F07PHIL100_Handout1207

F07PHIL100_Handout1207 - Good Luck on your exam! PHIL 100,...

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Good Luck on your exam! 1 PHIL 100, Friday Discussion Section December 7 th , 2007 TA : Sungwon Woo Office : Skinner Bldg 1110D Email: sungwonwoo@hotmail.com Office hours: Tuesdays 12:00 – 1:00 pm and 4:00 – 5:00 pm, or by appointment <Descartes> question: (3)Explain and critically discuss the philosophical views of Descartes. Be sure to include within your discussion the following concepts: rationalism ; innate ideas ; the method of doubt ; the dream argument; the differing persons and perspectives argument; the malignant deity argument; cogito ergo sum (I think, therefore I am); and his two proofs that God exists . (epistemological rationalism: The view that much of human knowledge is innate . Descartes.) (empiricism : The view that all knowledge is based upon experience, there is no innate knowledge . Locke, Berkeley, and Hume.) 1) Cartesian proof for God The Causal Proof: P1. I have an idea of God. P2. This idea must have a cause. P3. There cannot be less reality in the cause of something than in that something. P4. If my idea of God was caused by anything other than God, then that cause would be a lesser reality than its effect. Therefore, God would have to be the cause of my idea of God, and so he would have to exist. The Ontological Proof P1. My idea of God is that he is perfect. P2. To deny his existence is to deny his perfection, which is contradictory. Therefore, God exists. Descartes’ causal proof turns on premise P3. This is a dubitable premise since a nuclear device does not obviously possess more reality than the explosion it could cause. Also, P4 makes no more sense than the claim that my idea of a 2000 kg automobile must weigh 2000 kg. Lastly, the theological concept of God as perfect: omnipotent, omniscient, and infinitely benevolent is subject to much controversy – the problem of evil, the paradox concerning omnipotence, and so on. Descartes’ ontological proof is invalid because ordinary existence is not a quality or property—a fact utilized and incorporated into modern logic. Note that God’s existence is cannot be treated as a necessary property because that would assume what we are trying to prove – God’s existence. 2) Cartesian Circle A major problem with Descartes’ reasoning is called the Cartesian Circle . This is the problem that, even if we assume that Descartes’ proofs of God were perfectly valid, still they depend on the truth of their premises and inferences from premises to conclusions. However, Descartes only knows for certain that he exists. Thus, he cannot trust his knowledge of the premises and ability to make the inferences in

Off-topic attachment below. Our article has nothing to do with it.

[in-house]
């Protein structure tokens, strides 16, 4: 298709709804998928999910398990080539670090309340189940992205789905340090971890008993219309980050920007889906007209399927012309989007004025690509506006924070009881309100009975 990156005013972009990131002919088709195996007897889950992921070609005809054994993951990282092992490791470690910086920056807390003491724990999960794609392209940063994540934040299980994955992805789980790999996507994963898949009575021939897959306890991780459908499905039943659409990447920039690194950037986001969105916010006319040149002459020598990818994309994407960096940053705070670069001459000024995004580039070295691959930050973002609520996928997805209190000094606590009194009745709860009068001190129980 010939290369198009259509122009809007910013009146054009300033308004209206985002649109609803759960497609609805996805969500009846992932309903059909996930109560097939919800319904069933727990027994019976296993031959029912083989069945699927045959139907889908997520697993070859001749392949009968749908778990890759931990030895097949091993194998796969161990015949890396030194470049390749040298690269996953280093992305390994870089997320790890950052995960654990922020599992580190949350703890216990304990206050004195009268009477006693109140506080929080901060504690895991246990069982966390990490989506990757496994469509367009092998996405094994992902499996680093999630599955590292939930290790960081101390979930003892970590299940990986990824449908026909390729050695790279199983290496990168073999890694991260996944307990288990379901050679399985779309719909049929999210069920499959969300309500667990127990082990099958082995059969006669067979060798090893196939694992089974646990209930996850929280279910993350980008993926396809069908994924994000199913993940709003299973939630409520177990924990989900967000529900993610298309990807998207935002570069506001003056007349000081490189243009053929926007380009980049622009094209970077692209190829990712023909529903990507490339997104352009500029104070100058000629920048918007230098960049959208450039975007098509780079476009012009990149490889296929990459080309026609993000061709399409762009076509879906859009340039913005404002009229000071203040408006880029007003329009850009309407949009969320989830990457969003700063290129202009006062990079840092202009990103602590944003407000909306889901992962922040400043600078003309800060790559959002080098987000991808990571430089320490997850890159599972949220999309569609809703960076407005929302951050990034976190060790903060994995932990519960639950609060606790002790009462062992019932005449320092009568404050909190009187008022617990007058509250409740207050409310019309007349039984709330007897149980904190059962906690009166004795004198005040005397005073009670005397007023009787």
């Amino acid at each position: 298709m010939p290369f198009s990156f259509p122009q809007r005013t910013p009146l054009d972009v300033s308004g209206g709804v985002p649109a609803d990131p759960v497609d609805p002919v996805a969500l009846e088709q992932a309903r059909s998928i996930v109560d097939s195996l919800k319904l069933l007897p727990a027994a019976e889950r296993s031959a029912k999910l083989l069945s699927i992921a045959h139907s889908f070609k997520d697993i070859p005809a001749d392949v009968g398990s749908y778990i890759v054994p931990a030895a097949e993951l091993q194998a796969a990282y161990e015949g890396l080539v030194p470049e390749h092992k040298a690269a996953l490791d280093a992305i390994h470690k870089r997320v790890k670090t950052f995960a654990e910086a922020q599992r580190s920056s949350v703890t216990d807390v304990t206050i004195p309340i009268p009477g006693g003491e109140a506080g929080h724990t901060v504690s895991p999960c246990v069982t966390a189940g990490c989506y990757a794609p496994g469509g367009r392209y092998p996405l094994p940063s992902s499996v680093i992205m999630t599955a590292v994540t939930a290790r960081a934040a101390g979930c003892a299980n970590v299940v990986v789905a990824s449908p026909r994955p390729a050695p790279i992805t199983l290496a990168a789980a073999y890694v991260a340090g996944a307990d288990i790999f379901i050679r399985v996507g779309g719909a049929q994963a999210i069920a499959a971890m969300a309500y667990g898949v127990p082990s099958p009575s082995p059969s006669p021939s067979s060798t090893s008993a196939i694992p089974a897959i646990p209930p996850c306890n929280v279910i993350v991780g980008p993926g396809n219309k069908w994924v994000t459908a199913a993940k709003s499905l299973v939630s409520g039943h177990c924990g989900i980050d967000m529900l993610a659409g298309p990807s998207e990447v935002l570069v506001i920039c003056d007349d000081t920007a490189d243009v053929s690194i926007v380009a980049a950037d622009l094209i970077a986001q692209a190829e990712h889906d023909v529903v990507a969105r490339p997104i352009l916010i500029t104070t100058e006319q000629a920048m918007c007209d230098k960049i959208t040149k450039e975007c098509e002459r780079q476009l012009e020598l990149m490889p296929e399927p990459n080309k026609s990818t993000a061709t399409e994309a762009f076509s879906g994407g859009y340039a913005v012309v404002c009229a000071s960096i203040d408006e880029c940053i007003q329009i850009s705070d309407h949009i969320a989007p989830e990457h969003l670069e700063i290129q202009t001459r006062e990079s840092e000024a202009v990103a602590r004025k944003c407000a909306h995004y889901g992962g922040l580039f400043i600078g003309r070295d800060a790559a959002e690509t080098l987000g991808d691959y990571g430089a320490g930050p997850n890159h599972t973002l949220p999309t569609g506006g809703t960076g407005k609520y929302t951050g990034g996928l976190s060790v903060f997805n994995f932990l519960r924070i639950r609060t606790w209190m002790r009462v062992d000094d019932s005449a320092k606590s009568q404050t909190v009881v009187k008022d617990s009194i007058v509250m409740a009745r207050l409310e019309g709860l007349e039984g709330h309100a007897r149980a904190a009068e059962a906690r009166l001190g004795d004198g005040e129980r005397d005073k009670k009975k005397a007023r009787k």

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This note was uploaded on 04/29/2008 for the course PHIL 100 taught by Professor ? during the Spring '07 term at Maryland.

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F07PHIL100_Handout1207 - Good Luck on your exam! PHIL 100,...

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